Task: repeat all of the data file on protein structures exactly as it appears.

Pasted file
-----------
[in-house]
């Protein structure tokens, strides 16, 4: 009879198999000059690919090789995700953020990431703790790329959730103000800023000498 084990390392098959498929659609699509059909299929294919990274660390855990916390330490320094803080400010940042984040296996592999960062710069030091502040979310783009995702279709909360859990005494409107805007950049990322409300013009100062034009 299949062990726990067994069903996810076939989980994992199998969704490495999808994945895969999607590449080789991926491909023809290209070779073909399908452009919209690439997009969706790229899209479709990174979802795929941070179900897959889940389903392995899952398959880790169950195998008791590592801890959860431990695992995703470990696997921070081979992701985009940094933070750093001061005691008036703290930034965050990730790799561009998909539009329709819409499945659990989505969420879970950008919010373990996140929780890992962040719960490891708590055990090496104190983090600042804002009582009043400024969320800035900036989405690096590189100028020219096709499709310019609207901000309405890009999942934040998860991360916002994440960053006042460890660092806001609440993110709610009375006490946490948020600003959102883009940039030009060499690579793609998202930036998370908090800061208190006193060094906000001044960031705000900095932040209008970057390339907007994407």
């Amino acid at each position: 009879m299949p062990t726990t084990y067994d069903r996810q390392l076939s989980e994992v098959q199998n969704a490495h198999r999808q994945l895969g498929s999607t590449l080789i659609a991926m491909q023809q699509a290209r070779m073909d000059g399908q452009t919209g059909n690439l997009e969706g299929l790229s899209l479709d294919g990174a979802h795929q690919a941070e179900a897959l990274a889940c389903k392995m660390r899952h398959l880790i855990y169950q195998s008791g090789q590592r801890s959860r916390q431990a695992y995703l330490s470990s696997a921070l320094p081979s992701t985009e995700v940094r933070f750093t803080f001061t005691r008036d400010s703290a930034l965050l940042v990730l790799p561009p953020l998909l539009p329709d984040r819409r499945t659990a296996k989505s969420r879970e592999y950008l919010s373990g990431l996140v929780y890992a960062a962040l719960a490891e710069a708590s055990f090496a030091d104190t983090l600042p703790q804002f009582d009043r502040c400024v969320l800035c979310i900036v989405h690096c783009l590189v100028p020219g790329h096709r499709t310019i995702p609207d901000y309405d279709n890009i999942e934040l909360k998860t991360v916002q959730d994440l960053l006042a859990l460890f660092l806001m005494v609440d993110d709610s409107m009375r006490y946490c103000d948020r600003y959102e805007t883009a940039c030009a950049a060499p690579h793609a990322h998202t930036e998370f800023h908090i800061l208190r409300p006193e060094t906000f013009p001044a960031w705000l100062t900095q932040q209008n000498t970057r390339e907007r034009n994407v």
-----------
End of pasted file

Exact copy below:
[in-house]
């Protein structure tokens, strides 16, 4: 009879198999000059690919090789995700953020990431703790790329959730103000800023000498 084990390392098959498929659609699509059909299929294919990274660390855990916390330490320094803080400010940042984040296996592999960062710069030091502040979310783009995702279709909360859990005494409107805007950049990322409300013009100062034009 299949062990726990067994069903996810076939989980994992199998969704490495999808994945895969999607590449080789991926491909023809290209070779073909399908452009919209690439997009969706790229899209479709990174979802795929941070179900897959889940389903392995899952398959880790169950195998008791590592801890959860431990695992995703470990696997921070081979992701985009940094933070750093001061005691008036703290930034965050990730790799561009998909539009329709819409499945659990989505969420879970950008919010373990996140929780890992962040719960490891708590055990090496104190983090600042804002009582009043400024969320800035900036989405690096590189100028020219096709499709310019609207901000309405890009999942934040998860991360916002994440960053006042460890660092806001609440993110709610009375006490946490948020600003959102883009940039030009060499690579793609998202930036998370908090800061208190006193060094906000001044960031705000900095932040209008970057390339907007994407």
């Amino acid at each position: 009879m299949p062990t726990t084990y067994d069903r996810q390392l076939s989980e994992v098959q199998n969704a490495h198999r999808q994945l895969g498929s999607t590449l080789i659609a991926m491909q023809q699509a290209r070779m073909d000059g399908q452009t919209g059909n690439l997009e969706g299929l790229s899209l479709d294919g990174a979802h795929q690919a941070e179900a897959l990274a889940c389903k392995m660390r899952h398959l880790i855990y169950q195998s008791g090789q590592r801890s959860r916390q431990a695992y995703l330490s470990s696997a921070l320094p081979s992701t985009e995700v940094r933070f750093t803080f001061t005691r008036d400010s703290a930034l965050l940042v990730l790799p561009p953020l998909l539009p329709d984040r819409r499945t659990a296996k989505s969420r879970e592999y950008l919010s373990g990431l996140v929780y890992a960062a962040l719960a490891e710069a708590s055990f090496a030091d104190t983090l600042p703790q804002f009582d009043r502040c400024v969320l800035c979310i900036v989405h690096c783009l590189v100028p020219g790329h096709r499709t310019i995702p609207d901000y309405d279709n890009i999942e934040l909360k998860t991360v916002q959730d994440l960053l006042a859990l460890f660092l806001m005494v609440d993110d709610s409107m009375r006490y946490c103000d948020r600003y959102e805007t883009a940039c030009a950049a060499p690579h793609a990322h998202t930036e998370f800023h908090i800061l208190r409300p006193e060094t906000f013009p001044a960031w705000l100062t900095q932040q209008n000498t970057r390339e907007r034009n994407v």